The Trojan War: Fact or Fiction?
By A Noise Within
July 29, 2021
There is little historical documentation of the ancient Greek Bronze Age, and The Iliad and The Odyssey provide some of the only written records of a Trojan War between the people of Troy and an Achaean army occurring. Because Homer’s epics provide some of the only records of the war, there is still much dispute as to the validity of historical knowledge coming from these epics.
First considering archaeological evidence for the existence of the Trojan War, it is commonly accepted that the city of Troy was destroyed in war around 1200 BCE. Troy was allegedly found using The Iliad as reference; however, it is unknown exactly why the city fell. Homer’s epics suggest that it was destroyed by the Greek army in the Trojan War, but there is little to no other evidence to support or refute this.
The specific depictions of battle in The Iliad are also cause for disagreement among scholars. While the descriptions of armor and of battle strategies are consistent with other findings from ancient Greece, they are inconsistent to a singular time. The evolutionary nature of the oral storytelling tradition can explain these inconsistencies, but does it also invalidate any possible historical findings from the source?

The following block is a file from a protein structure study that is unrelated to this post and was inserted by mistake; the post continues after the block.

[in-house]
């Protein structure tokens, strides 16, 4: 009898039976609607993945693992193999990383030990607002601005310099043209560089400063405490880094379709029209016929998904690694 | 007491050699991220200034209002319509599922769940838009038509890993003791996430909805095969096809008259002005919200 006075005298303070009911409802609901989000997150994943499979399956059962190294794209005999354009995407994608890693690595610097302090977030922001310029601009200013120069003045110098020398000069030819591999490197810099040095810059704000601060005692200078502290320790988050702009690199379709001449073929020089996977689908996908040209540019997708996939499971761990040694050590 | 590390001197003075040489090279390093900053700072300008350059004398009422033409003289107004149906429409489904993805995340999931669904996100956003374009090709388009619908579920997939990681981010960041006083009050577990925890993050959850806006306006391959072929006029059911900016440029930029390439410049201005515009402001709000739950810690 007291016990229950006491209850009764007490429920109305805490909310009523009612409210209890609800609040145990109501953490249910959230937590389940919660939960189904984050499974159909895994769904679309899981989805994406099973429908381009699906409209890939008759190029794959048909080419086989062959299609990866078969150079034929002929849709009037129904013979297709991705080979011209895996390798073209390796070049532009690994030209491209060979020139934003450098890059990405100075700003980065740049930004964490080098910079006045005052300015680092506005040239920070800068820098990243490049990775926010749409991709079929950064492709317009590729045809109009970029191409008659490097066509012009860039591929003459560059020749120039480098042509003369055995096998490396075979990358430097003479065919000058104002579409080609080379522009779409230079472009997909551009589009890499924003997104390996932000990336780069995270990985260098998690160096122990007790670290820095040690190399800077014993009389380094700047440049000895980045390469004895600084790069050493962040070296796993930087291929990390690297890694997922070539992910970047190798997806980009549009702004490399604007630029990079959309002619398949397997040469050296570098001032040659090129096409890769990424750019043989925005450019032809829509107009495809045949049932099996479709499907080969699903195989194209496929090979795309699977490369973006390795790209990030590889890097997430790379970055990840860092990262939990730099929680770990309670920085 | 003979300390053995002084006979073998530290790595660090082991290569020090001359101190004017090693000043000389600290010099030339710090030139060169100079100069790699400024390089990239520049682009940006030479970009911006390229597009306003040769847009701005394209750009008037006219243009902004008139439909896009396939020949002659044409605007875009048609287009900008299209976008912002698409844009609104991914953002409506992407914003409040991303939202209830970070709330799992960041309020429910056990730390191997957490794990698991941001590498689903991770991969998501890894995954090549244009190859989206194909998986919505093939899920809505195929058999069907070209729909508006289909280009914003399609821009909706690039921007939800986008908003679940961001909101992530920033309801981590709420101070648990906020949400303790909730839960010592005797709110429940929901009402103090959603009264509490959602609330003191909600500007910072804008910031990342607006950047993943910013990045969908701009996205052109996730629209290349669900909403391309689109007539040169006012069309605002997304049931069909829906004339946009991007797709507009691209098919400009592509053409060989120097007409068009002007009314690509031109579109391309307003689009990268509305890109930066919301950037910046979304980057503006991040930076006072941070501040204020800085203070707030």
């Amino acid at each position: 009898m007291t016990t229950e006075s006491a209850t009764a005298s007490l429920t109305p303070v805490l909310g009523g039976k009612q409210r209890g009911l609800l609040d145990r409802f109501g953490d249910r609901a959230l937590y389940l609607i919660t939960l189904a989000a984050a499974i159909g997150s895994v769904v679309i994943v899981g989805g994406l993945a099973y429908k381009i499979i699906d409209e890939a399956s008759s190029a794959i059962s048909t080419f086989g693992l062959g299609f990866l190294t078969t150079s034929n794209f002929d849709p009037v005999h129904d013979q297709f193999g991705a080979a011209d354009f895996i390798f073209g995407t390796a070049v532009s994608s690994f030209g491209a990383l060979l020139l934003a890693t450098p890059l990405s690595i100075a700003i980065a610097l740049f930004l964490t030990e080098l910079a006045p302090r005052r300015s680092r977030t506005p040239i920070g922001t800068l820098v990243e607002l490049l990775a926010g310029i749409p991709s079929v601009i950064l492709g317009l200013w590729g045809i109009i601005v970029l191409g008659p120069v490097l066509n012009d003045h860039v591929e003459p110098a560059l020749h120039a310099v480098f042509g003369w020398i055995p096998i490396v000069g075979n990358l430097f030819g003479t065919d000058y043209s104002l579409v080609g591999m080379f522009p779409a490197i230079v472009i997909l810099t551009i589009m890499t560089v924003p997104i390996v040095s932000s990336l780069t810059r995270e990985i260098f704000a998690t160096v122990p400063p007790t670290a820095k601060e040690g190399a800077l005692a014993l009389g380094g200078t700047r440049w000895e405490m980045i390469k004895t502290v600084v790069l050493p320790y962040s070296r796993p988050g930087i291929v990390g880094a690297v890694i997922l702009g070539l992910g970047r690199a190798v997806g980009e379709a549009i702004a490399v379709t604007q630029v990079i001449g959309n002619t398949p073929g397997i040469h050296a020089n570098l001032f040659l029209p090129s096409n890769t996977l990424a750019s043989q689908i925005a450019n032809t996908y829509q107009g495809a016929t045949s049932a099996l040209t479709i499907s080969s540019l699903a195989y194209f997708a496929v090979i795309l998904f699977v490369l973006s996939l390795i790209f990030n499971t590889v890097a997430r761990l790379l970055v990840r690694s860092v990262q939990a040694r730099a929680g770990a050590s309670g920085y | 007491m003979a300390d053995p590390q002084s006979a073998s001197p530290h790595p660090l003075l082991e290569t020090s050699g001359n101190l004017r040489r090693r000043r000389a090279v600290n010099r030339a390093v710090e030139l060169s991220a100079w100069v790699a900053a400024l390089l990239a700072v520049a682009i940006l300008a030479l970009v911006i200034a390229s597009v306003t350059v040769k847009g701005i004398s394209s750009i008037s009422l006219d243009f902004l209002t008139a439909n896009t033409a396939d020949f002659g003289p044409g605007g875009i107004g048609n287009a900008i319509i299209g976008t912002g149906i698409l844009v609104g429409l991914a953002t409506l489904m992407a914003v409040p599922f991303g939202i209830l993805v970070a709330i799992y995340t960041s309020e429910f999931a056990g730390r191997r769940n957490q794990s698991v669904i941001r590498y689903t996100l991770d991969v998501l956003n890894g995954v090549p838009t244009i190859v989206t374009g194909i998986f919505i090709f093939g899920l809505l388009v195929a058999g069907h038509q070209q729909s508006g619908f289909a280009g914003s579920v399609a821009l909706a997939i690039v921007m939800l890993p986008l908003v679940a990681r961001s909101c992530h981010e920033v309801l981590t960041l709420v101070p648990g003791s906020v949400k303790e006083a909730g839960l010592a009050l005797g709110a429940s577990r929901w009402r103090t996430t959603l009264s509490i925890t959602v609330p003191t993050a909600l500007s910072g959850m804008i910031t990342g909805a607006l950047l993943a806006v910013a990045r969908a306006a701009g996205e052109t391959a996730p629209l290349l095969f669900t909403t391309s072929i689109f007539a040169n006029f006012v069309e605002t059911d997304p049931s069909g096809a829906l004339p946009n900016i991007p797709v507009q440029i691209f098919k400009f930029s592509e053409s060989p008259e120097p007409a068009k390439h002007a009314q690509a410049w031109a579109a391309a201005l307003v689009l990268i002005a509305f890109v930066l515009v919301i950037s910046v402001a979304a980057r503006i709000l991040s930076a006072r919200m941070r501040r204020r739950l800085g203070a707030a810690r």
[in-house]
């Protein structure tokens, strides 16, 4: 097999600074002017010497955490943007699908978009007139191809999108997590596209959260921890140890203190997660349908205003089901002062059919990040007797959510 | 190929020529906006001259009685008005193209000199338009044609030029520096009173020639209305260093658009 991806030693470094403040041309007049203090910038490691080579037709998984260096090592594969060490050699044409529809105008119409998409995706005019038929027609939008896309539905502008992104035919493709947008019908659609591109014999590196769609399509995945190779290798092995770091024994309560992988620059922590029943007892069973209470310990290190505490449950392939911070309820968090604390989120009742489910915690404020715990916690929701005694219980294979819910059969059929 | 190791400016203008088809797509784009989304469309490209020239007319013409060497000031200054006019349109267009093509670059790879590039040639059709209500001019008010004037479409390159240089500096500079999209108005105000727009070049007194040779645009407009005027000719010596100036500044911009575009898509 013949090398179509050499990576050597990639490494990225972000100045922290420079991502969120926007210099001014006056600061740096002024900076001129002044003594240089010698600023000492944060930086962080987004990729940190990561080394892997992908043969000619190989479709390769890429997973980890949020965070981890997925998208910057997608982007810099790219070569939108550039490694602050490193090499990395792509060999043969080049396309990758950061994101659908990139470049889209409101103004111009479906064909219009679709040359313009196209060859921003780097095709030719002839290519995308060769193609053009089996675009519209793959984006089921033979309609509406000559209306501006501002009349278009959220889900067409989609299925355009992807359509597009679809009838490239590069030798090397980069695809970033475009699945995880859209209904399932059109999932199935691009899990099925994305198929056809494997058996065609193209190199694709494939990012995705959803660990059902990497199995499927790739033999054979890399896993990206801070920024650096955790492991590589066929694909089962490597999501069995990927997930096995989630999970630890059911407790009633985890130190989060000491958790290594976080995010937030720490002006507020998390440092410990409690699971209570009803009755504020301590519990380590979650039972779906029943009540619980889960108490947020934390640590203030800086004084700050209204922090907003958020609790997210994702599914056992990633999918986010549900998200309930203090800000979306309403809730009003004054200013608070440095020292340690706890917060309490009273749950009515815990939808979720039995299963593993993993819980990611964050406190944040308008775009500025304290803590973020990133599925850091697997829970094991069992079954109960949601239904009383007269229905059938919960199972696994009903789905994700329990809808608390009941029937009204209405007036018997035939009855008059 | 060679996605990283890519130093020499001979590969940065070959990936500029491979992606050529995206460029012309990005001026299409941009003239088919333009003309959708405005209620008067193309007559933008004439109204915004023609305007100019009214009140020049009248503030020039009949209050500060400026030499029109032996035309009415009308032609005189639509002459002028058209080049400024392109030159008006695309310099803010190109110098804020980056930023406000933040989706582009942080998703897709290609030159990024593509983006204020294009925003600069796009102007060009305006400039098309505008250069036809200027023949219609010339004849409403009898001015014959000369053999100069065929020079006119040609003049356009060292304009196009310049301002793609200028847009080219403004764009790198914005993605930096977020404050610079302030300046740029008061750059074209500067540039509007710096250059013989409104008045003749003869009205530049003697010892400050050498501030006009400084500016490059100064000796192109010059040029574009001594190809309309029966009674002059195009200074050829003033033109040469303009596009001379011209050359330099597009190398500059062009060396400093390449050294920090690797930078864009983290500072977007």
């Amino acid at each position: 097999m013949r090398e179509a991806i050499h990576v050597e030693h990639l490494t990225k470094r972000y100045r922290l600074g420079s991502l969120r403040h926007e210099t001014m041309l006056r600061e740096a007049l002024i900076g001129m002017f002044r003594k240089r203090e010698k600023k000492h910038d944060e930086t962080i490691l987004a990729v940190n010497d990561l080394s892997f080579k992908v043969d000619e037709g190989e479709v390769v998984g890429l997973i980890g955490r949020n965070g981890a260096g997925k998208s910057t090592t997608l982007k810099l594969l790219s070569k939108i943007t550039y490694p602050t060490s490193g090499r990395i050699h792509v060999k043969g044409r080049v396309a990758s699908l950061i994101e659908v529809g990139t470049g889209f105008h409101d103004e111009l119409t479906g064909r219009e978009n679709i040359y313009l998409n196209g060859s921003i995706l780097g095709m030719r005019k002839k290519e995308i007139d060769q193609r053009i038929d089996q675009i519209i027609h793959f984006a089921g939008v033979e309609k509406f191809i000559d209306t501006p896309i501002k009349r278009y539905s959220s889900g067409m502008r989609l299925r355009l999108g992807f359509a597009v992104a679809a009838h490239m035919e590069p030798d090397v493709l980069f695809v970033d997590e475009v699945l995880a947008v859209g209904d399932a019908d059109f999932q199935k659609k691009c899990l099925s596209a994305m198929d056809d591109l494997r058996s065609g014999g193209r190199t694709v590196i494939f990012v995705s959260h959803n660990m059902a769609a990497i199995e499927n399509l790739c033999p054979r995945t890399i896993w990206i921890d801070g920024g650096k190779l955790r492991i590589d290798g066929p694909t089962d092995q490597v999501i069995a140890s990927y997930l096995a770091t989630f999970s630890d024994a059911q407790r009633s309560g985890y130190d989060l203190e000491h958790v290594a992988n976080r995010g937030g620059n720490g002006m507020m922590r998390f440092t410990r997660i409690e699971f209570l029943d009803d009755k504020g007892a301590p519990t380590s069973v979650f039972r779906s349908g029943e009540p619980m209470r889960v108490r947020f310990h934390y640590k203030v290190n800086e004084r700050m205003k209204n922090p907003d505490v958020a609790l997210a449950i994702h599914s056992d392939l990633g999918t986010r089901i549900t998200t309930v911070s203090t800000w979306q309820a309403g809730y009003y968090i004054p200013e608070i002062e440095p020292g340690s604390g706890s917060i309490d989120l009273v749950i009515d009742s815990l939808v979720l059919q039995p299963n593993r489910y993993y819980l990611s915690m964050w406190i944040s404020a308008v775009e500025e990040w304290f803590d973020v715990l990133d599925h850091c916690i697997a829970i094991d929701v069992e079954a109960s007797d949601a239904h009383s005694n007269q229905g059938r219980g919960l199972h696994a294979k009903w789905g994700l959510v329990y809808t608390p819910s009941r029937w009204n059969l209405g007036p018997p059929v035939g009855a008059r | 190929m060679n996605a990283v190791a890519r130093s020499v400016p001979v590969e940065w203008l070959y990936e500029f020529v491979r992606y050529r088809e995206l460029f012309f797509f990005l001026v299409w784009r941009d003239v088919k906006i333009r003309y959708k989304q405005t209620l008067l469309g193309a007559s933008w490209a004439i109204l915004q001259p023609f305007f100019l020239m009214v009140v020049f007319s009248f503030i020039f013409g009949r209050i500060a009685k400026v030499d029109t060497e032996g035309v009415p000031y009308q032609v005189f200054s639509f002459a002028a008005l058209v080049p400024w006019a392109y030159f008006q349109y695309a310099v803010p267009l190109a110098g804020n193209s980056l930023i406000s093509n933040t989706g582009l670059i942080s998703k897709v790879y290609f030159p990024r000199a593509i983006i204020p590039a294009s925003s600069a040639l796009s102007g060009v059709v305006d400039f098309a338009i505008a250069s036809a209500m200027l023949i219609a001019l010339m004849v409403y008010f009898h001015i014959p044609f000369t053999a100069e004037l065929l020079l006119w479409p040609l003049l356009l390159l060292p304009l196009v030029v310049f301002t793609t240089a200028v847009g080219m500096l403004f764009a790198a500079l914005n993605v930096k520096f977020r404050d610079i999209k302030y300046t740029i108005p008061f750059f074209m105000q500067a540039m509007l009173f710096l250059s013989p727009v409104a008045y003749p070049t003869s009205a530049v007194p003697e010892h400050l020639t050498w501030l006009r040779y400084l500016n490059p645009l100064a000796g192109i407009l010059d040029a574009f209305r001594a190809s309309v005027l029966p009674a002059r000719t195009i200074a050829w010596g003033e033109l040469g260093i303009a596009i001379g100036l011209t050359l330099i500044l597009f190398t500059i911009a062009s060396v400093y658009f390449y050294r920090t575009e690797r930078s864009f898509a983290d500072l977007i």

In The Iliad, gods are depicted as humans, fighting on the battlefield of the Trojan War, divided in their allegiance. Some argue that the Trojan War likely did not take place because of these supernatural elements, but this argument may perhaps overlook certain interpretations or possibilities. The inclusion of Greek gods in the epics may be seen as political propaganda, bolstering Greek pride as city-states were on the rise. Alternatively, one sees that gods in Homeric epics lack magical elements present in the myths, including for example Achilles’ heel as his only weakness. The characters of the gods then appear as mortal, possibly a writing device to highlight themes of war.
While Greeks of the Classical period believed The Iliad to be a factual account of history, today, there is no apparent scholarly consensus on whether or not the Trojan War took place, nor to what degree Homer’s work reflected an actual time in Greek history. Ultimately, we must remember that Homer’s epics are works of art and appreciate them as such.
Edited from: “Ancient Greece.” Munitions of the Mind: A History of Propaganda, by Philip M. Taylor, Manchester University Press, Manchester; New York, 2003, pp. 25–34. JSTOR, www.jstor.org/stable/j.ctt155jd69.7. Accessed 15 Apr. 2020.
Irene J. F. de Jong. “Convention versus Realism in the Homeric Epics.” Mnemosyne, vol. 58, no. 1, 2005, pp. 1–22. JSTOR, www. jstor.org/stable/4433613. Accessed 15 Apr. 2020.
M. I. Finley, et al. “The Trojan War.” The Journal of Hellenic Studies, vol. 84, 1964, pp. 1–20. JSTOR, www.jstor.org/stable/627688. Accessed 15 Apr. 2020.